Sigma designed a floating focusing system two moving lens element groups to enhance the optical quality down to macro 1:1. Three low-dispersion glass elements were also used to try and correct chromatic aberrations. The OS letters in the name stand for “Optical Stabilization” and help you keeping you from moving when shooting in low light.
And, even if this design is quite heavy and expensive, it performs nicely:
As we have not yet tested the Canon and Nikon 150mm, we will here compare the Sigma 150mm with a Canon 100mm instead. Both lenses are generally used for portrait, macro, and sports photography.
Sigma APO MACRO 150mm F2.8 EX DG OS HSM Canon vs Canon EF 100mm f/2.8 Macro USM mounted on a Canon EOS 1Ds Mark III body:
- Resolution: with a score of 57lp/mm, both lenses are very good. The field map for the two lenses are rigorously identical and display very good sharpness across the entire field. Both attain their best performances at f/5.6. Again, very good lenses.
- No noticeable problems with distorsion and transmission. Note that any real distortion would be surprising – even at an aperture of 2.8, the distortion for this type of lens is always quite low.
- No problems in term of chromatic aberrations.
- Vignetting: Very strong at f/2.8 for the Sigma and significant for the Canon for the same aperture.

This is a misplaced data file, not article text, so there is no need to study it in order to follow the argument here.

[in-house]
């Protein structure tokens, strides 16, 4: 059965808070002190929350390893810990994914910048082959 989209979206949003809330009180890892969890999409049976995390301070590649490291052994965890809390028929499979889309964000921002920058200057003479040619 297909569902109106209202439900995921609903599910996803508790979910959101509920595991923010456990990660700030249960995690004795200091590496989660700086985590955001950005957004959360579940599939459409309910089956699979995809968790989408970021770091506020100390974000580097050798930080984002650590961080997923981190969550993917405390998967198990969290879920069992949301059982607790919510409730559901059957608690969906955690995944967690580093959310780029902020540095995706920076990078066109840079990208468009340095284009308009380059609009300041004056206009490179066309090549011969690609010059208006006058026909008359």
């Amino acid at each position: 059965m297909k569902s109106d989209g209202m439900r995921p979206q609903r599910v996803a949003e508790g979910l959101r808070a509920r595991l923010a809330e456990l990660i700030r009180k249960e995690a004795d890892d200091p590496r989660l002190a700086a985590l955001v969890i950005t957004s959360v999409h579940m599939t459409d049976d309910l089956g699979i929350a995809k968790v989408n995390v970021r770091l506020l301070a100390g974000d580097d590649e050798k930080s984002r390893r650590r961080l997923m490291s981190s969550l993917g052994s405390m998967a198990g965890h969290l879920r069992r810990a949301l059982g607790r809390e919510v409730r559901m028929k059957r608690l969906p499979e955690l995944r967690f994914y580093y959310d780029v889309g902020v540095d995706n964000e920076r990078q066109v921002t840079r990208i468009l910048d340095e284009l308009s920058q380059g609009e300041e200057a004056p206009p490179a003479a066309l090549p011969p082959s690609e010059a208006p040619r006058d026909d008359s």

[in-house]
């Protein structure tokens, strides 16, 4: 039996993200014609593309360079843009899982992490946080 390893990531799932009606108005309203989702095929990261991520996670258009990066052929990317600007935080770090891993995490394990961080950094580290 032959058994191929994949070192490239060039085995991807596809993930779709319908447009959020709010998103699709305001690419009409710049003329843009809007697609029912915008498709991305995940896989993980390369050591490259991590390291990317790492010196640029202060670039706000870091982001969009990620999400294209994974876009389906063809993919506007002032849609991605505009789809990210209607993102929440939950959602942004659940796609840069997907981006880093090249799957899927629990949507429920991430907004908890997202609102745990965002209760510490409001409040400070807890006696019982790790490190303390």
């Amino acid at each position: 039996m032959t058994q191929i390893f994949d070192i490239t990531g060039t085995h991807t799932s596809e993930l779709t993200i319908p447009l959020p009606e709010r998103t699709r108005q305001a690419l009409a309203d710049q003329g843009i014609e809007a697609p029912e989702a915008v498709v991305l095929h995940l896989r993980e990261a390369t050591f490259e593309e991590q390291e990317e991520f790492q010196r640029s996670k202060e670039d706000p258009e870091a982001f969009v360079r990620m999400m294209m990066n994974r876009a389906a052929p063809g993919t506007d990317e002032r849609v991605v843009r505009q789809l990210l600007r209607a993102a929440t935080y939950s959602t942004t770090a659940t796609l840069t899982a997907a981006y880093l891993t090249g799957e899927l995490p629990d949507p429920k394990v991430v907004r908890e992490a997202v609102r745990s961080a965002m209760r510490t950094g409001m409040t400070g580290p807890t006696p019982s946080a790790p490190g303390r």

Technically, both lenses have both the same good and bad qualities, so users will need to find other criteria to use for choosing between them – specifically, users should refer to the manufacturers’ specifications (included in their DxOMark profiles), paying particular attention to price, weight, number of glass elements, and of course the focal length.
The Sigma, at 1099USD, is twice as expensive as Canon (536USD), and it is also twice as heavy (1179g vs. Canon’s 600g).
Several factors explain these differences: first of all, the Sigma lens contains 19 glass elements compared to the Canon’s 12; second, the Sigma’s mechanics are heavier, and it has a tripod stand; and third, although they are the same length (79mm), the Sigma has a much larger diameter (72mm vs. the Canon’s 58mm).
Taking into consideration this analysis, our advice is – if you do not absolutely require a 150mm lens, you should opt for the Canon 100mm. You will get the same quality at a much better price, without the inconvenience of greater weight and bulkiness.
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